In this plot and all plots that follow, I omit position 0, because it’s always an outlier; that position is the position of the <|endoftext|> token that gets prepended to every prompt and it has its own weird stuff going on. The dark blue end of the helix is the vectors of the first positions in the prompt; the dark red end of the helix represents the vectors of the last positions in the prompts. Interestingly, we can see that the very last position, position 1023, is an outlier as well; I don’t understand why that would be.

This result is pretty consistent across the various different GPT-2 models, including the Stanford ones; here’s the equivalent plot for all 9 GPT-2′s on TransformerLens:

We get a clear helix in all but gpt2-xl (the middle-left plot). I’m not sure why that one is so different; it’s still a little helix-like, but a lot less than the 8 others. Interestingly, there’s some qualitative differences between OpenAI’s four GPT-2′s and the five GPT-2′s from Stanford; more of the variance in the positional embedding matrix can be attributed to a three-dimensional subspace in OpenAI’s models than Stanford’s; Stanford’s helices are “shakier”; and Stanford’s helices have more loops in them than OpenAI’s. I don’t know where these qualitative differences come from; presumably something about how they were trained. I know that Stanford’s were trained on OpenWebText whereas OpenAI’s were trained on a private-but-reproducible other dataset, but I don’t know of other differences.

We can see some amount of “fraying” in the OpenAI helices on the blue end; this implies that maybe the earliest vectors in the positional embedding matrix are relying on a different subspace than all the others. To check this, I tried truncating out the first 100 vectors (so just looking at the 924 vectors corresponding to positions 100 through 1023).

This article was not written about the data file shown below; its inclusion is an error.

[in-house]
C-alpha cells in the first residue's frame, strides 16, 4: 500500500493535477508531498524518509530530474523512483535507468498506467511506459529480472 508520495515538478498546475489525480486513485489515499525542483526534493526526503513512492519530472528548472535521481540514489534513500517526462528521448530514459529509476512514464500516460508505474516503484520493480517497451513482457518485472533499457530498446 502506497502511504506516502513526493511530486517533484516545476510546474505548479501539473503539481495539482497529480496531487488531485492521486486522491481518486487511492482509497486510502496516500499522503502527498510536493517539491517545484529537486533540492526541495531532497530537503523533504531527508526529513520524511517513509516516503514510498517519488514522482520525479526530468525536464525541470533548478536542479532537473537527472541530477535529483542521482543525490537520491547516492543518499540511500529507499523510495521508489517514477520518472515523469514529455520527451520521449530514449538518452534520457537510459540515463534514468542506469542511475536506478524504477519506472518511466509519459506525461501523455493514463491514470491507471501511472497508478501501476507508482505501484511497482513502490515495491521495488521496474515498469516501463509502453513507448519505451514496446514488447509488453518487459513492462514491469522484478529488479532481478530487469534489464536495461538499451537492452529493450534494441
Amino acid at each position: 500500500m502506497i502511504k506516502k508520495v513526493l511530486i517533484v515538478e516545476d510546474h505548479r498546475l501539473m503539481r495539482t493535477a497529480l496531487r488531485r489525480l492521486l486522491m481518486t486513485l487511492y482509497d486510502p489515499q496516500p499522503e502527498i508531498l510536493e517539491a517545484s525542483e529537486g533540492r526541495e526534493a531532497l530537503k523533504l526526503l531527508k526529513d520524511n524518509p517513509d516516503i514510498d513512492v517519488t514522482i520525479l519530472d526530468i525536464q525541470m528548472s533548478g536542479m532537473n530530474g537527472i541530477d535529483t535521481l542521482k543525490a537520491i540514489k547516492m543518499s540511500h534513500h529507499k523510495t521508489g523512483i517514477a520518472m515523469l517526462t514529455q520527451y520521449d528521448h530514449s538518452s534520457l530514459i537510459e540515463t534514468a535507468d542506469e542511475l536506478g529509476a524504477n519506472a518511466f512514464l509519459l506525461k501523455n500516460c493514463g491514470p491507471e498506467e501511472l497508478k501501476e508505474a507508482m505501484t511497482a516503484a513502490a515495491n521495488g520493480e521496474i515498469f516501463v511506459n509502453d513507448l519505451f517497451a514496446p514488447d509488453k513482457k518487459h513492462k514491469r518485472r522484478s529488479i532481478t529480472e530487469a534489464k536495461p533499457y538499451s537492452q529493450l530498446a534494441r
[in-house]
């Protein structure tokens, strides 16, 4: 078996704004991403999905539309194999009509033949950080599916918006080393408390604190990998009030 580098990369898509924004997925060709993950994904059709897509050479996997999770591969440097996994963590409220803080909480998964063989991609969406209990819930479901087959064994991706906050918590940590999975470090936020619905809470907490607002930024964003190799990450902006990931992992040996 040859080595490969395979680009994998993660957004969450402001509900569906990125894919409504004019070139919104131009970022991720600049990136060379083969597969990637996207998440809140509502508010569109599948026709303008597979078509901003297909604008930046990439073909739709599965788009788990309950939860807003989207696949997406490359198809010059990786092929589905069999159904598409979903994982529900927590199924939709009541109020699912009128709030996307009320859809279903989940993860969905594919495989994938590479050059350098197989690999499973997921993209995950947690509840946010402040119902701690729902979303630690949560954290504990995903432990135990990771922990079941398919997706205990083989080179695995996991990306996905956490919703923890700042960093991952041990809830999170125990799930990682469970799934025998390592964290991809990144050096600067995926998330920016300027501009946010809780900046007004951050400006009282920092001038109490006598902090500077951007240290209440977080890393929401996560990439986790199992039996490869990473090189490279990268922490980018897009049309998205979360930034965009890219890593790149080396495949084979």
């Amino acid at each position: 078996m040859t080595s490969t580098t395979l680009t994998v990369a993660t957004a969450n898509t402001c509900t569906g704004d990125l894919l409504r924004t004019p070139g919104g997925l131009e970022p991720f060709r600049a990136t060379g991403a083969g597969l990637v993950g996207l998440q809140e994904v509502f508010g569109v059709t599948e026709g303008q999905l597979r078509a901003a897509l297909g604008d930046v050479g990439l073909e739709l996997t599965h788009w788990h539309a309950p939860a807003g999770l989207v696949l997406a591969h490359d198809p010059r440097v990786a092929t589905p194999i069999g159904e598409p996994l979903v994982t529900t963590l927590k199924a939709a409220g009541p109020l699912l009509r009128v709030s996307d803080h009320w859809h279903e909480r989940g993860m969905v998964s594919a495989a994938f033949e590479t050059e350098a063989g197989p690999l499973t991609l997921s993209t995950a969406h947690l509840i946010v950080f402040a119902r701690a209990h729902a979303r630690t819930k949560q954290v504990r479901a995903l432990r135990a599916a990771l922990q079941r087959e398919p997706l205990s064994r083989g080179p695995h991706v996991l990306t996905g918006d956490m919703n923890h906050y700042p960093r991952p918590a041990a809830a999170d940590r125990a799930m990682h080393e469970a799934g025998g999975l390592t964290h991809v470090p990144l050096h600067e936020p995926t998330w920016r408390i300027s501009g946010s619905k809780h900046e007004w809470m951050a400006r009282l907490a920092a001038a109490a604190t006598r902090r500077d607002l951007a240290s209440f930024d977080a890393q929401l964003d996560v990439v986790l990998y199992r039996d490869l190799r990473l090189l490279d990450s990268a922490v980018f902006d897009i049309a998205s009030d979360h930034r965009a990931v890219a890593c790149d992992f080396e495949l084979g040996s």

This makes a big difference to the OpenAI models, getting rid of all the “fraying” and substantially increasing the percent variance explained of the 3D subspace found. It makes very little difference to the Stanford models.

In contrast, if we look at a PCA over just the first 100 positions, this is what we see:

(Note that the 3D space we’re looking at isn’t the same each time; every time we pick some subset of the vectors to look at, we’re finding the “best” 3D subspace for just that set of vectors. That’s why this plot doesn’t just look like a “zoomed-in” version of the previous plots.)

We can see from these that the OpenAI models really seem to care a lot about the first few tokens and “differentiate” those tokens more by spacing them out. (Who even knows what’s going on with the Stanford models here! I’m confused by those plots.)

Some people observed parts of this helical structure over the positional embedding matrices previously; for example, this reddit post notes that many of the entries of the vectors in the pos-embed matrix taken in isolation make something that looks kind of a sine wave. And Lukas Finnevden noticed a periodic pattern to the cosine similarity between rows of the positional embedding matrix (thanks to Arthur Conmy for pointing this out!).

Both of these observations are explained by the helical structure of the positional embedding matrix.

It remains unexplained why this helical structure is the most natural way for GPT-2 to express position. Maybe something about the structure of transformers makes it very easy to encode information as circular patterns? Neel Nanda’s Grokking Modular Arithmetic found that a trained network learned to use trigonometric functions to perform modular arithmetic—but that could just be a coincidence, since modular arithmetic seems more clearly related to periodic functions than the positions of tokens in a prompt.